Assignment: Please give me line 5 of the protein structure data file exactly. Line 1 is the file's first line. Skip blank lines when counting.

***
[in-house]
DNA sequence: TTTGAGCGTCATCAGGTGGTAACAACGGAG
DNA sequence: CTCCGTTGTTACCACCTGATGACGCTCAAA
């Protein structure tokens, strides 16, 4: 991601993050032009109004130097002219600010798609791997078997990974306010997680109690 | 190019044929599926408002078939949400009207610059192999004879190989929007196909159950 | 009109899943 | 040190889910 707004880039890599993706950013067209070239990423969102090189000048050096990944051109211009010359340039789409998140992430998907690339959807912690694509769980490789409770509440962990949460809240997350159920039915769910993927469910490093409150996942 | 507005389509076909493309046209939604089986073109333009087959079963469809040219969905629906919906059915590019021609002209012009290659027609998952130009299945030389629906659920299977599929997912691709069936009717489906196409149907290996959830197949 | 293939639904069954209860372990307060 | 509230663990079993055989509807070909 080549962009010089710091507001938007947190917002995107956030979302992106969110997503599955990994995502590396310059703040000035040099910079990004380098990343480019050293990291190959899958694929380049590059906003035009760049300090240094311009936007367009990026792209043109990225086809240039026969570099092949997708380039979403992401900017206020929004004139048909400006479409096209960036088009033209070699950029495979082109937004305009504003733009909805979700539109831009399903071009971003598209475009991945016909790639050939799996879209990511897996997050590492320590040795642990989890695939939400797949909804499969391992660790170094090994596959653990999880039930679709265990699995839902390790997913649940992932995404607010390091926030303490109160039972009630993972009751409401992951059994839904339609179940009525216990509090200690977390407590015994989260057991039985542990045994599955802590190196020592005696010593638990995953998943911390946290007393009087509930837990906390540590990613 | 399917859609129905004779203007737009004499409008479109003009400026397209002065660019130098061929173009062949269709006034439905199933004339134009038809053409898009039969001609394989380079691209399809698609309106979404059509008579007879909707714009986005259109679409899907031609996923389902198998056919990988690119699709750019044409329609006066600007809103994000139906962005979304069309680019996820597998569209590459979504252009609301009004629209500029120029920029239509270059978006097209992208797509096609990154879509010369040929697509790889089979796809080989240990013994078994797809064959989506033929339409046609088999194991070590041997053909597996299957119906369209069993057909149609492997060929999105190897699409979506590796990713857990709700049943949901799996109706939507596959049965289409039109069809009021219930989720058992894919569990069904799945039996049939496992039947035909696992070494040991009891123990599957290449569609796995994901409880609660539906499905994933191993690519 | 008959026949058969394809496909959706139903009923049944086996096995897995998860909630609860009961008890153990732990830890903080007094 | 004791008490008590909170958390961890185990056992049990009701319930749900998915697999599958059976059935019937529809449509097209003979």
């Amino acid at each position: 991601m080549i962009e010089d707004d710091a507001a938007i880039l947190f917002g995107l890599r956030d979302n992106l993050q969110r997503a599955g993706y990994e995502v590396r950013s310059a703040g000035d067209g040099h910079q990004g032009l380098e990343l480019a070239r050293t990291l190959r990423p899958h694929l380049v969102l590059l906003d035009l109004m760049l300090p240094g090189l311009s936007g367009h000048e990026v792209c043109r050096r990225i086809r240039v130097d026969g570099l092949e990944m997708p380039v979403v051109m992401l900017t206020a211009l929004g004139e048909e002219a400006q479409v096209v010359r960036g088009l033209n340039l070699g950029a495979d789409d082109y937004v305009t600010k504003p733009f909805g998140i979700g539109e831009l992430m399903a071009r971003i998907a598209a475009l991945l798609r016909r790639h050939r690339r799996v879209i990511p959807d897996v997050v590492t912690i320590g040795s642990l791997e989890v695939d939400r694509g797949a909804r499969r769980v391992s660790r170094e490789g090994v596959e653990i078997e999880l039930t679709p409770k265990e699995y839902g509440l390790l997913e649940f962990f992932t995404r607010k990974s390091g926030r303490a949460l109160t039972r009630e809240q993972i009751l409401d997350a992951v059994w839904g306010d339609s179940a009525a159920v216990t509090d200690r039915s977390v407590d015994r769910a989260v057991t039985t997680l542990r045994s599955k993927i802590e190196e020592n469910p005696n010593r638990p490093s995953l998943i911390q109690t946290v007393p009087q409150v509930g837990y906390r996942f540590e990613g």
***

């Amino acid at each position: 991601m080549i962009e010089d707004d710091a507001a938007i880039l947190f917002g995107l890599r956030d979302n992106l993050q969110r997503a599955g993706y990994e995502v590396r950013s310059a703040g000035d067209g040099h910079q990004g032009l380098e990343l480019a070239r050293t990291l190959r990423p899958h694929l380049v969102l590059l906003d035009l109004m760049l300090p240094g090189l311009s936007g367009h000048e990026v792209c043109r050096r990225i086809r240039v130097d026969g570099l092949e990944m997708p380039v979403v051109m992401l900017t206020a211009l929004g004139e048909e002219a400006q479409v096209v010359r960036g088009l033209n340039l070699g950029a495979d789409d082109y937004v305009t600010k504003p733009f909805g998140i979700g539109e831009l992430m399903a071009r971003i998907a598209a475009l991945l798609r016909r790639h050939r690339r799996v879209i990511p959807d897996v997050v590492t912690i320590g040795s642990l791997e989890v695939d939400r694509g797949a909804r499969r769980v391992s660790r170094e490789g090994v596959e653990i078997e999880l039930t679709p409770k265990e699995y839902g509440l390790l997913e649940f962990f992932t995404r607010k990974s390091g926030r303490a949460l109160t039972r009630e809240q993972i009751l409401d997350a992951v059994w839904g306010d339609s179940a009525a159920v216990t509090d200690r039915s977390v407590d015994r769910a989260v057991t039985t997680l542990r045994s599955k993927i802590e190196e020592n469910p005696n010593r638990p490093s995953l998943i911390q109690t946290v007393p009087q409150v509930g837990y906390r996942f540590e990613g």